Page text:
A chain 35 attaches from the top of the flapper valve 32 to a flushing motor assembly 36, the latter which may pull the flapper valve 32 from the closed state to the open state as will be described in more detail below.
A toilet covering assembly 38 comprised of a seating ring 40 and a cover 42, is attached to the rear of the rim 28 by a conventional hinge 44 so as to swing between a generally vertical, open position, resting against the front wall of the rearward positioned reservoir 12, and to a generally horizontal, closed position lying adjacent to the rim 28. In the closed position, the cover 42 lies on top of the seating ring 40. Thus when the cover 42 is closed, the seating ring 40 must also be closed.
The seating ring 40 is generally annular in shape to conform to the annular rim 28 and to provide support for a seated user. The cover 42 is a planar structure following the outline of the seating ring 40 and rim 28 to cover the opening of the bowl 30.
A magnet 46 is preferably attached to the cover 42 so as to lie adjacent to the upper rim 22 of the reservoir 12 when the cover 42 is in the open position. In the alternative, the magnet could be on the seat, (e.g. if no top cover is provided) and the term cover should be broadly construed to include the seating ring in such situations. The magnet 46 is of sufficient strength, and lies close enough to the reservoir 12 when the cover 42 is in the open position, so that a threshold level magnetic field boundary 48 extends into the reservoir 12 in the area of the rim 22. Yet the magnet 42 is not so strong that when the cover 42 is in the closed position, the magnetic field boundary 48 will extend into the reservoir 12.
A magnet sensor 50 is preferably placed within the reservoir 12 and within the area of the magnetic field boundary 48 when the cover 42 is in the open position. It detects the magnetic field of the magnet 46 and then provides a signal when the cover 42 moves from the open to the closed position. A flexible lead 52 connects the magnet sensor 50 to the flushing motor assembly 36 to permit the magnet sensor 50 to be mounted near the front of the reservoir 12 independent of the mounting of the flushing motor assembly 36 near the rear of the reservoir 12.
Referring now to FIGS. 1 and 2, a mounting bracket 54 hooks over the top of the rim 22 of the rear of the reservoir 12 to support a housing 56 of the flushing motor assembly 36 above the water height 14. The mounting bracket 54 includes a flange portion 58 which is captured between the rim 22 and the lower surface of the reservoir cover 20 to hold the mounting bracket 54 firmly in place. Prior to placement of the reservoir cover 20 on the flange portion 58, the mounting bracket 54 is free to slide in a lateral direction 60 to permit adjustment of the position of the flushing motor assembly 36 so the pivot 74 can be at a point substantially vertically aligned with the flapper valve 32 for a variety of reservoir designs. The mounting bracket 54 eliminates the need for modification of the reservoir 12, e.g. drilling holes, and makes the flushing mechanism of the present invention suitable to be retrofit to most ceramic reservoirs 12.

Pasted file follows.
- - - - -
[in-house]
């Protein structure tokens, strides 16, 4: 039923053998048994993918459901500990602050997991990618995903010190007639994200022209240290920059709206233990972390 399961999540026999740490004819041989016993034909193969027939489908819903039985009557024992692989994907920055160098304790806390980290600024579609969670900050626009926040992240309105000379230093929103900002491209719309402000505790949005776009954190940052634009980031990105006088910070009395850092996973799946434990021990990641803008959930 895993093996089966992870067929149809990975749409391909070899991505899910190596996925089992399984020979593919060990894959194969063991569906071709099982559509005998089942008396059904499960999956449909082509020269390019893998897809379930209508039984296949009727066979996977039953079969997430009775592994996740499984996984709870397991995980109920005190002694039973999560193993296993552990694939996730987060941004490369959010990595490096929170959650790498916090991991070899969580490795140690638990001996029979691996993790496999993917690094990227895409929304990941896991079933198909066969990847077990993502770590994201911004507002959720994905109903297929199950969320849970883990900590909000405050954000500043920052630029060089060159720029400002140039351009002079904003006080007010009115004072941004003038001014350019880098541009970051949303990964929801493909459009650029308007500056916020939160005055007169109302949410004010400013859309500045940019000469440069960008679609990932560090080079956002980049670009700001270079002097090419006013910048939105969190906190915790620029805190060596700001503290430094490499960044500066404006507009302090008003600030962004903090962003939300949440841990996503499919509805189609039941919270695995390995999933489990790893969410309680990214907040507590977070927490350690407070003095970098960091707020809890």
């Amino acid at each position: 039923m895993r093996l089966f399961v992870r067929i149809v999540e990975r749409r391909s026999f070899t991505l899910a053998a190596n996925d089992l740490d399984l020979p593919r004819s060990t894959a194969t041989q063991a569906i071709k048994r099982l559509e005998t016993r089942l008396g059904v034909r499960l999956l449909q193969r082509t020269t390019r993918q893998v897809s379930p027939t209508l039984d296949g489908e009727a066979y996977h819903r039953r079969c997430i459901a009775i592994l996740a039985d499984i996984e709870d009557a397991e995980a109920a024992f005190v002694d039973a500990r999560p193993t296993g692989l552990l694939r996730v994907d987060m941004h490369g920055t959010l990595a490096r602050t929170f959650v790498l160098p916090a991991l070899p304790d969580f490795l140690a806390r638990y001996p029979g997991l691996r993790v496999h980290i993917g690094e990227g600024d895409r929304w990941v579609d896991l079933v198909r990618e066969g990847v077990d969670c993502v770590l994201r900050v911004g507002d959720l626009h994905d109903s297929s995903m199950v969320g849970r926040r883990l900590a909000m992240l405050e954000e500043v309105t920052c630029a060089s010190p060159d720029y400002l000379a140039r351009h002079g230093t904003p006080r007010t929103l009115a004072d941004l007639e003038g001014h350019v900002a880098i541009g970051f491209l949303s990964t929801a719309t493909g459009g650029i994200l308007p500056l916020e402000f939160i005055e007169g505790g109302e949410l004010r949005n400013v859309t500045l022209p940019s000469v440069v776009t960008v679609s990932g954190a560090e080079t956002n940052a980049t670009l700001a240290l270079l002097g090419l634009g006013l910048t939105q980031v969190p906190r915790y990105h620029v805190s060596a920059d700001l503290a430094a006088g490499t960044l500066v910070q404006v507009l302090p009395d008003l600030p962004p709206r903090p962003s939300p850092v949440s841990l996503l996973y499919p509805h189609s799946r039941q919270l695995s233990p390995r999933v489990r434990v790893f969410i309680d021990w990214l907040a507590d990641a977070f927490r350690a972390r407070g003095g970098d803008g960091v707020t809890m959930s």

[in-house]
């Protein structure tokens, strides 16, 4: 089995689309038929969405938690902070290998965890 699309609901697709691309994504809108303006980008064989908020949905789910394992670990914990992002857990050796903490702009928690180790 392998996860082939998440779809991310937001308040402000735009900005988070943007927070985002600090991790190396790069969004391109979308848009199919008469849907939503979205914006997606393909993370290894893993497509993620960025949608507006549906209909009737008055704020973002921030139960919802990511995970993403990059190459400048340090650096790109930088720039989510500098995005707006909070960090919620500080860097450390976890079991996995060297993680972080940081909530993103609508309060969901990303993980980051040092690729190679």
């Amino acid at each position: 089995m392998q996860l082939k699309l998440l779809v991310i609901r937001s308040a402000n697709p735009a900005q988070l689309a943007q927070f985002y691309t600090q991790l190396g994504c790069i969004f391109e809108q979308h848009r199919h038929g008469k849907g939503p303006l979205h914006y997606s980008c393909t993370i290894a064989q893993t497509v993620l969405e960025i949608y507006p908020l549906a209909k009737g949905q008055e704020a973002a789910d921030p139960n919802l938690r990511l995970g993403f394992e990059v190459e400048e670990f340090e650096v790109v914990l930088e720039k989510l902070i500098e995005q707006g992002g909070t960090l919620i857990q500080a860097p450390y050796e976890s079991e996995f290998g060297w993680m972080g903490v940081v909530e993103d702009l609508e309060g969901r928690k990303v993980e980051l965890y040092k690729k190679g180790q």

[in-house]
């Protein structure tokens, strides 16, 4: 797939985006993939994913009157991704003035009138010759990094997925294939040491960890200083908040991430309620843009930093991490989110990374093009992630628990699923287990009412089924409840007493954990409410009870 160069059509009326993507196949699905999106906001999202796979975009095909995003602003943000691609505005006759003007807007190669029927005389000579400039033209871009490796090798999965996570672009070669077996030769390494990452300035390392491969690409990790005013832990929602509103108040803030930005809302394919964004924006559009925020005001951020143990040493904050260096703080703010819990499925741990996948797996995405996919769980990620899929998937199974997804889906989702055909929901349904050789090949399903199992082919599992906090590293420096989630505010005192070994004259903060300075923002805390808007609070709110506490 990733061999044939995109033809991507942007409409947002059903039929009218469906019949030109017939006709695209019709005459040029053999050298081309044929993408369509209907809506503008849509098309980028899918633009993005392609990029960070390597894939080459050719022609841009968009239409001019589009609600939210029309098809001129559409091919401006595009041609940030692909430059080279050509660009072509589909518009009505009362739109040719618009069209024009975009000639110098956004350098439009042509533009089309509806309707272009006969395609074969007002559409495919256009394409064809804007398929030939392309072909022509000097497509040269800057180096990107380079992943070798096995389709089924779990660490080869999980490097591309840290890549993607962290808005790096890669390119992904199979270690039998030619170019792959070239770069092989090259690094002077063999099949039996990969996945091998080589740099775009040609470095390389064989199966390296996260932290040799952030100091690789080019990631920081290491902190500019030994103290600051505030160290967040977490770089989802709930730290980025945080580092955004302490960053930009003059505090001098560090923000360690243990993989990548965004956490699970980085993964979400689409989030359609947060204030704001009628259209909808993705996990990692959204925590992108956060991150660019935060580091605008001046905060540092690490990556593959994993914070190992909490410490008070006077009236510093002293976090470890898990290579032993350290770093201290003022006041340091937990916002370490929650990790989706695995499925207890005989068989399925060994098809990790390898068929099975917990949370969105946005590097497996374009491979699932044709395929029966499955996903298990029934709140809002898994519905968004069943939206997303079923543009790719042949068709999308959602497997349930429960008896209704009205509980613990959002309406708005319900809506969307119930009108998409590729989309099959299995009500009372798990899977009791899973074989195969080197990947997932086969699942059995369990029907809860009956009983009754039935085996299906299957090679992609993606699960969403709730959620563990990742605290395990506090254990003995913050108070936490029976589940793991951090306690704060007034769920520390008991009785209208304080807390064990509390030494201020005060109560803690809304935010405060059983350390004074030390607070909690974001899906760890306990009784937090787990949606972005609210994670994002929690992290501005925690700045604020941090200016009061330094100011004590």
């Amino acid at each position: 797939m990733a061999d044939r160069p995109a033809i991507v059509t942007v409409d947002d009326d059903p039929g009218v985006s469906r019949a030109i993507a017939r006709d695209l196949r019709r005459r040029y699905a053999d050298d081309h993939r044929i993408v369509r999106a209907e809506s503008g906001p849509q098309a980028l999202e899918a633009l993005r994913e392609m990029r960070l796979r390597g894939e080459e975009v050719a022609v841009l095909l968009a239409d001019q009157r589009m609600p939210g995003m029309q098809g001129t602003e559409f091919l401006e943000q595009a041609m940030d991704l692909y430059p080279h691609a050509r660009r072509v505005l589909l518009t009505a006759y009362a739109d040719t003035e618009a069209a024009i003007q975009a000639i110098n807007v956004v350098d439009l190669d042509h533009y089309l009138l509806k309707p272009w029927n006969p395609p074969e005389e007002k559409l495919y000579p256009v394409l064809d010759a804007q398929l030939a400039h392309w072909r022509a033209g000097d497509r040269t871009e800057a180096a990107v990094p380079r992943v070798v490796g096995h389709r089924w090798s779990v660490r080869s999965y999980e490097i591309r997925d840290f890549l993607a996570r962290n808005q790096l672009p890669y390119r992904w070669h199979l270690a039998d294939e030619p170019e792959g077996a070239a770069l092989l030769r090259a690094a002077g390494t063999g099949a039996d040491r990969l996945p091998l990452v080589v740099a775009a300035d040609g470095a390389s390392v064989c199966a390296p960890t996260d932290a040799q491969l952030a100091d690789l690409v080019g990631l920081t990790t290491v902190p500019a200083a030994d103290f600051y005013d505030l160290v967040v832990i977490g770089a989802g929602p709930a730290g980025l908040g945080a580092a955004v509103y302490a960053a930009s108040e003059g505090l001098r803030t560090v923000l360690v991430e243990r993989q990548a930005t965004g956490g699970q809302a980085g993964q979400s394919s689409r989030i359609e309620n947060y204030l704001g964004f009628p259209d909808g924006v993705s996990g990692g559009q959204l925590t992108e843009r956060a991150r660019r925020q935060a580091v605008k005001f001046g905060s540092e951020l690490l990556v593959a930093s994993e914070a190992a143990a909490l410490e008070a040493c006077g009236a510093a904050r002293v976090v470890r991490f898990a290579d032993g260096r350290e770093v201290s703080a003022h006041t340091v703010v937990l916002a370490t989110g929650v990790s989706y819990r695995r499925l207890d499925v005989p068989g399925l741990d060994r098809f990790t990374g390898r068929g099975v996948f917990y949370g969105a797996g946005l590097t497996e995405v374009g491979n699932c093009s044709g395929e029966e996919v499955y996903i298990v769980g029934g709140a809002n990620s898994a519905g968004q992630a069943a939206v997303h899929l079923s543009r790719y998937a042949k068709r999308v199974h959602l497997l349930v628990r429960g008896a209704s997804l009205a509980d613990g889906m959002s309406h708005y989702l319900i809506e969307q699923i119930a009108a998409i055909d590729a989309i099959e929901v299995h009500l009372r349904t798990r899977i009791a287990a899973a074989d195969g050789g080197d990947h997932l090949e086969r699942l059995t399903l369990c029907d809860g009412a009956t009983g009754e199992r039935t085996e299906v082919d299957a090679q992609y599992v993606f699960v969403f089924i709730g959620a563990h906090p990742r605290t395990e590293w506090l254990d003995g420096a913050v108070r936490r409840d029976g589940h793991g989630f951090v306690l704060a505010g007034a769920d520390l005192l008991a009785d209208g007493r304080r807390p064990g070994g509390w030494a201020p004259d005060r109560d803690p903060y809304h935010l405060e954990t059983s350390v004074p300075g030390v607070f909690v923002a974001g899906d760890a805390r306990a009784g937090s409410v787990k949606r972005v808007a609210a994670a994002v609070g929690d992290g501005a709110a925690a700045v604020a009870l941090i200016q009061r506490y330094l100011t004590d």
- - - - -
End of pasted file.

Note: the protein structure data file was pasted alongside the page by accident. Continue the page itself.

Housing 56 of the flushing motor assembly 36 includes a battery compartment 62 that holds two "D" cell batteries 64. It is covered by a sliding cover 66, the latter which may be removed in the lateral direction 60 to permit replacement of the batteries.
The housing 56 also includes a motor 68 having its shaft 70 extending through the housing 56 toward the center of the reservoir 12 to drive a crank arm 72. The end of the crank arm 72 that is removed from the shaft 70 holds a pivot 74 to which is attached the upper end of chain 35. The crank arm 72 is rotated by the motor 68 in a counterclockwise direction 76 to provide a simple and efficient lifting of the flapper valve 32 without the friction and additional mechanism required of lever type systems. Avoiding the traditional but bulky lever type system for direct activation by a crank arm 72 and the ability to easily reposition the flushing motor assembly 36 along the rim 22 over the flapper valve 36 provides increased flexibility in the flushing mechanism's ability to fit in different toilet types.